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Aperture 2 working color space


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#1 craig

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Posted 14 September 2008 - 11:15 AM

I've been studying raw converters, color spaces, and the proper selection of working spaces recently. I've gathered three dominant opinions on working color space: (1) choose a really big one and always work in 16 bit, (2) choose one that is large enough for your output device and no larger, and (3) choose one optimized for the colors contained in your image. These three approaches trade off color safety for quantization losses. There are people who do none of the above, but they are optimizing for things other than image quality.

The problem with (2) is that it assumes you will always know what your output device is. Advocates of this approach seem very connected to the printing side of photography. There apparently have little appreciation for "the future".

The problem with approach (3) is that it doesn't lend itself to an automated workflow. It requires careful choices for each and every image. If you want an example of how far this can be taken, go look here. I have to admire anyone who takes this approach, but it does seem to me to be more worthwhile when all you have is 8 bit.

That leaves (1). Advocates of this approach typically say choose ProPhoto and be done with it. Others advocate better large spaces like DCam 4 or BetaRGB but the idea is the same. Make sure your gamut is large enough to fit and then use enough bits to ensure your data is preserved.

Both Lightroom and Aperture are implemented with the large space mentality. Both packages hide the internal working space from the user, but in the case of Lightroom it is well known. Lightroom uses a variant of ProPhoto for its internal processing. Computations are gamma 1.0 and displayed values are gamma adjusted and shown as percentages. Apple is more secretive about theirs, though. All they say is that they use a large internal working space and you are supposed to trust them. :uwphotog:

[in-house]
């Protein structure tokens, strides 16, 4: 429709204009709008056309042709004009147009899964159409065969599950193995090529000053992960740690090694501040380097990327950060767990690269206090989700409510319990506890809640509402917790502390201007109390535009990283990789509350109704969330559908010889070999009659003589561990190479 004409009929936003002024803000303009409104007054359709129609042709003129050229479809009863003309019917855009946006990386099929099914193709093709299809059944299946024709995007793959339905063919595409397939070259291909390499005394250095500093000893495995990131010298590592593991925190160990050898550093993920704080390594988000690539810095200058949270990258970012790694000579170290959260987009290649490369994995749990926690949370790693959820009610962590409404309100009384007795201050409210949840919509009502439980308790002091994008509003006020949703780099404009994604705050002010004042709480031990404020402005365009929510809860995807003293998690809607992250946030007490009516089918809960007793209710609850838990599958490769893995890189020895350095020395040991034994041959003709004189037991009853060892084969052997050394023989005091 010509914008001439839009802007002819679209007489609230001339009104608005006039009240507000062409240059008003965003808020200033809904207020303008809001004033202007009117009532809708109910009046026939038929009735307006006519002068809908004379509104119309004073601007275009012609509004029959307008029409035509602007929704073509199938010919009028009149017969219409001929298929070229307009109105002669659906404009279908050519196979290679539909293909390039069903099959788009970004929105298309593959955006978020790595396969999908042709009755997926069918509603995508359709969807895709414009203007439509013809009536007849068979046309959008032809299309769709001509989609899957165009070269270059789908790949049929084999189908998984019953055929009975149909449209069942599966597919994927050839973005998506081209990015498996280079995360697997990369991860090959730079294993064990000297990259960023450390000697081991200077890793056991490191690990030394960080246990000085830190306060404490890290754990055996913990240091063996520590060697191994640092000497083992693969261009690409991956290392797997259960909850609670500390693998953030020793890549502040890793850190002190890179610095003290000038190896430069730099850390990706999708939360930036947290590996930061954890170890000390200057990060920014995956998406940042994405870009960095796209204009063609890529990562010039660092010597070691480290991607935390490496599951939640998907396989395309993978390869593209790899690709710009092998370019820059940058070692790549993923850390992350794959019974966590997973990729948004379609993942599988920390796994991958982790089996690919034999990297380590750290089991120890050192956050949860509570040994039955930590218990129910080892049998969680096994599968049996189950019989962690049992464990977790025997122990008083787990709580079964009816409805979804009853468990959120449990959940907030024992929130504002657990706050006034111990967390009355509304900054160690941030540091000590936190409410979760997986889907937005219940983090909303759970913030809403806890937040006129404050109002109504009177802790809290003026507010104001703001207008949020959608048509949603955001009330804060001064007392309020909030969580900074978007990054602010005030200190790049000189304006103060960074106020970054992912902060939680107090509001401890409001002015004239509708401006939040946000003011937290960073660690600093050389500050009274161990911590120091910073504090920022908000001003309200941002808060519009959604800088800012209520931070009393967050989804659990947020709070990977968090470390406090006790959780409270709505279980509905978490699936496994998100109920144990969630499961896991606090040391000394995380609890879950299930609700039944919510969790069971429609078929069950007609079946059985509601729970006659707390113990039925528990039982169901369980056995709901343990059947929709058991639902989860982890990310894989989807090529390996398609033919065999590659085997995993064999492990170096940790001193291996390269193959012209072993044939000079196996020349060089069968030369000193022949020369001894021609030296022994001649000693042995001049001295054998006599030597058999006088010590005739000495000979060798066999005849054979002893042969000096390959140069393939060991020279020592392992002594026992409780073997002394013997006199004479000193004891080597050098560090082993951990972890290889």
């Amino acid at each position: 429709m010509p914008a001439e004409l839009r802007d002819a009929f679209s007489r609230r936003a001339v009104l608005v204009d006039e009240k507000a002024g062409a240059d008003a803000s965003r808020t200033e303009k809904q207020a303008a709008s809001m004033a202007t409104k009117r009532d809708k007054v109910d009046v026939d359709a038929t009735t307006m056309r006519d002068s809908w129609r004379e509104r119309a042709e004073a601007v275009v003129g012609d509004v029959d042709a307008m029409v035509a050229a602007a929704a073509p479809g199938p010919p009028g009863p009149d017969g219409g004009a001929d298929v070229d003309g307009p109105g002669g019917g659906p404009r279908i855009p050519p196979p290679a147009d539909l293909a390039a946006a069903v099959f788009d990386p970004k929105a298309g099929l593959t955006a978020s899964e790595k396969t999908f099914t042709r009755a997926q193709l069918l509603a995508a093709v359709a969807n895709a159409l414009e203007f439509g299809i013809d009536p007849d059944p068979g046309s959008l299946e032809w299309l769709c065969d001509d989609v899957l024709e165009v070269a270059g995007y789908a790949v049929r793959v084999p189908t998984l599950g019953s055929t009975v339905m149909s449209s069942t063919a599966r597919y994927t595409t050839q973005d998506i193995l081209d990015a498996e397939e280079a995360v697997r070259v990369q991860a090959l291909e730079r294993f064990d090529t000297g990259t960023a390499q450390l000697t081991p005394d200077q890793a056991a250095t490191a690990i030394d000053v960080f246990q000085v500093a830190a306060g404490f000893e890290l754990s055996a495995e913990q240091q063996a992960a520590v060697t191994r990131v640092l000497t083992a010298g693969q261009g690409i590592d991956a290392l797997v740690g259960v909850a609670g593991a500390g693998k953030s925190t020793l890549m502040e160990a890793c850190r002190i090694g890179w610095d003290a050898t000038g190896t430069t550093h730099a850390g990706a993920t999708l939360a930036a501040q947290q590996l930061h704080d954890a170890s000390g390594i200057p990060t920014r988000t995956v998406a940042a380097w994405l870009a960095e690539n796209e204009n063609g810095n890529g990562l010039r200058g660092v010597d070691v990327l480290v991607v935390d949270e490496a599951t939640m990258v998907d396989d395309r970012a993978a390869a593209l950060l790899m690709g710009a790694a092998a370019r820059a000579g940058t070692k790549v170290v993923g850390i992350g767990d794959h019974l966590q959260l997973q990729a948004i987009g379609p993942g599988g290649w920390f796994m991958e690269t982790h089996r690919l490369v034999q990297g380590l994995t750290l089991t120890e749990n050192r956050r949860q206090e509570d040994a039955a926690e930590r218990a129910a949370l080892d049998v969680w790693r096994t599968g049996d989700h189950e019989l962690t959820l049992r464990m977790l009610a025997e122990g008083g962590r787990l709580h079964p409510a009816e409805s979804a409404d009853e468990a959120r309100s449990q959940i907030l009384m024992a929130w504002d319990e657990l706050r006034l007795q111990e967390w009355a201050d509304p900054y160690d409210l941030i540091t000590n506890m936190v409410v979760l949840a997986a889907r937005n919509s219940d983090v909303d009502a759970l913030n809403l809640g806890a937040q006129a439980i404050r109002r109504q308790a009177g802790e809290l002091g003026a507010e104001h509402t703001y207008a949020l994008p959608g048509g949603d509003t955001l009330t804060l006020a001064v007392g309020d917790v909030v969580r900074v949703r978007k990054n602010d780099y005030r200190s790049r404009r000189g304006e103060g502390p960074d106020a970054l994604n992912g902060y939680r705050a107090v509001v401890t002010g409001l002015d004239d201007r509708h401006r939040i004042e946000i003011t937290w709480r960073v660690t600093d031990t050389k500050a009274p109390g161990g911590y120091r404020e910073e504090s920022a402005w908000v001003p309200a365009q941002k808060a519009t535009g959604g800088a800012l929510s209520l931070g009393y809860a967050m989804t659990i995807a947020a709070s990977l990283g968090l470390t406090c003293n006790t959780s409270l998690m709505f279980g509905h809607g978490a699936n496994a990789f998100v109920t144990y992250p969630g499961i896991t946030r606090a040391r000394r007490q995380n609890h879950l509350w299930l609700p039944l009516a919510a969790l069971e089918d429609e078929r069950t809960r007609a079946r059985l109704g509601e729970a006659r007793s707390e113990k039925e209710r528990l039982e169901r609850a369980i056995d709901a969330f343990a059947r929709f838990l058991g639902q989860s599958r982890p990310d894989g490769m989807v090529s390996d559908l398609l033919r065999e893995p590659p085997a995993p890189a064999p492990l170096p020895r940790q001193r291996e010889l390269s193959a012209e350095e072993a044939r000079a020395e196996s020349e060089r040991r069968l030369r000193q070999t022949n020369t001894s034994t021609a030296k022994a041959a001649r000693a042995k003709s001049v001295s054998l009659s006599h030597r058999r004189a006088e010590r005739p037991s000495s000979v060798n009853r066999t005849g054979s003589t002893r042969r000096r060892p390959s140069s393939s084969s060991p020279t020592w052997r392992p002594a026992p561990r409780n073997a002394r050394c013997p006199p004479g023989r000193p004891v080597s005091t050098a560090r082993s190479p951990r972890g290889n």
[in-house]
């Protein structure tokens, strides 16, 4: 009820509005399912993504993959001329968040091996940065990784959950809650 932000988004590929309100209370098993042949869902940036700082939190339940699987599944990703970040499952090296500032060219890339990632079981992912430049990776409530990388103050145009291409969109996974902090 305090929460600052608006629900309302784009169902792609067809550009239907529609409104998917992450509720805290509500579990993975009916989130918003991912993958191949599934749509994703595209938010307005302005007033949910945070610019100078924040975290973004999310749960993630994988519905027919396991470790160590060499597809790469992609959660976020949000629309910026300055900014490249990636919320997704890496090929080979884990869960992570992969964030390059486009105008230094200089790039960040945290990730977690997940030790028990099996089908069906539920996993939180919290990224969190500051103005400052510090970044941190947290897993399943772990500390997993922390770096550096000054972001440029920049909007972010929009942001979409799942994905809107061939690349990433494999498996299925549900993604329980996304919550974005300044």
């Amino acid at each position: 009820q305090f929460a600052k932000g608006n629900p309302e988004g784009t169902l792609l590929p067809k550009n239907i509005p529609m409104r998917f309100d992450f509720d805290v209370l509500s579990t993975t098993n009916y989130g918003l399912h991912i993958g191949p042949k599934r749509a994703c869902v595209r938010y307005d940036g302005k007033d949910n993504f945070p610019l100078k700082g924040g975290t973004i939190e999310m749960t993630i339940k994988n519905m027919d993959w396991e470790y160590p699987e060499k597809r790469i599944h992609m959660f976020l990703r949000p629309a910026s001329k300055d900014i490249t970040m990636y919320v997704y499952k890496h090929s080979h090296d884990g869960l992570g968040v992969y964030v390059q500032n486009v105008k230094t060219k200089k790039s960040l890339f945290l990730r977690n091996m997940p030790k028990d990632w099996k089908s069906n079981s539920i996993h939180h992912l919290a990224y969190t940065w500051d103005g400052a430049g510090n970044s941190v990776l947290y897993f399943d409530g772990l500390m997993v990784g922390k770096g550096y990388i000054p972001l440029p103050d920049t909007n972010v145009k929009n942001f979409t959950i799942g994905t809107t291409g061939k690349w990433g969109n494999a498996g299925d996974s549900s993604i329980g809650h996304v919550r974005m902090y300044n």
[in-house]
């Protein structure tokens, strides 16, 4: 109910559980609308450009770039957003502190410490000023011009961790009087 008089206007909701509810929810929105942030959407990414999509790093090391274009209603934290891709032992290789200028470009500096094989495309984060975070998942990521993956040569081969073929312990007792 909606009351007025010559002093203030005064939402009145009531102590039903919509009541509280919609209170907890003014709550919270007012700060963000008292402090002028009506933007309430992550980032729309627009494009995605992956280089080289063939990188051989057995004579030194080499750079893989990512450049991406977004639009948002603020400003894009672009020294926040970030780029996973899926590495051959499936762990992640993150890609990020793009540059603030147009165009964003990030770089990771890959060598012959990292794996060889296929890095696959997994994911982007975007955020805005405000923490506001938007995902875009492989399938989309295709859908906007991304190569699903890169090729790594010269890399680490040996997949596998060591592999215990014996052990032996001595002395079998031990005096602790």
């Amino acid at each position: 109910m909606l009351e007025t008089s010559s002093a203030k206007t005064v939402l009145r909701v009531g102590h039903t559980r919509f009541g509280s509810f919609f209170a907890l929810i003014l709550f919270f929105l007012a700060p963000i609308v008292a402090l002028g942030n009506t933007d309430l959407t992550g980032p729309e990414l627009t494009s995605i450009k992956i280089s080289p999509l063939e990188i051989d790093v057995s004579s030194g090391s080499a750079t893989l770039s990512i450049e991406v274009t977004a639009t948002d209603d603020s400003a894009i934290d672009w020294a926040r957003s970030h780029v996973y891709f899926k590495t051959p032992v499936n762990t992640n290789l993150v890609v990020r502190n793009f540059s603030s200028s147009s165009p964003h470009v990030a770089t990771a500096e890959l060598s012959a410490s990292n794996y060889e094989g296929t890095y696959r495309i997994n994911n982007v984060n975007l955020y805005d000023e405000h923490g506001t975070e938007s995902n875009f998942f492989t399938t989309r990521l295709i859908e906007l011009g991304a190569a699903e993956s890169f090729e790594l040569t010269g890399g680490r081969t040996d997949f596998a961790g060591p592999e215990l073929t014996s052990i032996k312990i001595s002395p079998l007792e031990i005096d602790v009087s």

I imported a variety of tagged and untagged images to Aperture to verify that color space conversions were being performed properly, then I used tagged ColorChecker reference files to verify that Apple uses its own internal working space for all images (not just raw ones). I also verified that Aperture's RGB data provided in the loupe is independent of proofing setting. It is, so I set out to determine what the working space is based on the ColorChecker numbers Apple provides through the loupe.

I recorded the RGB values for each of the 24 patches according to the Aperture loupe, created a synthetic, unmanaged ColorChecker chart using those values in Photoshop, then profiled the result. The profile I produced was remarkably similar to AdobeRGB.

Going online, I came across this thread: http://lists.apple.c...l/msg00520.html

Andrew Rodney says or at least said at the time, that he believed Aperture uses some form of AdobeRGB for its internal working space. That appears to me to be true.

Of course, these are only displayed loupe numbers that Aperture provides and they could convert those to AdobeRGB if they wanted to. Why would they?

The point of all this is that AdobeRGB isn't a particularly large color space and I have underwater images that won't fit in it.

How many of you that understand and believe in the virtues of ProPhoto are using Aperture? Have any of you looked to see if you ever got a color out of Aperture that was outside the AdobeRGB gamut?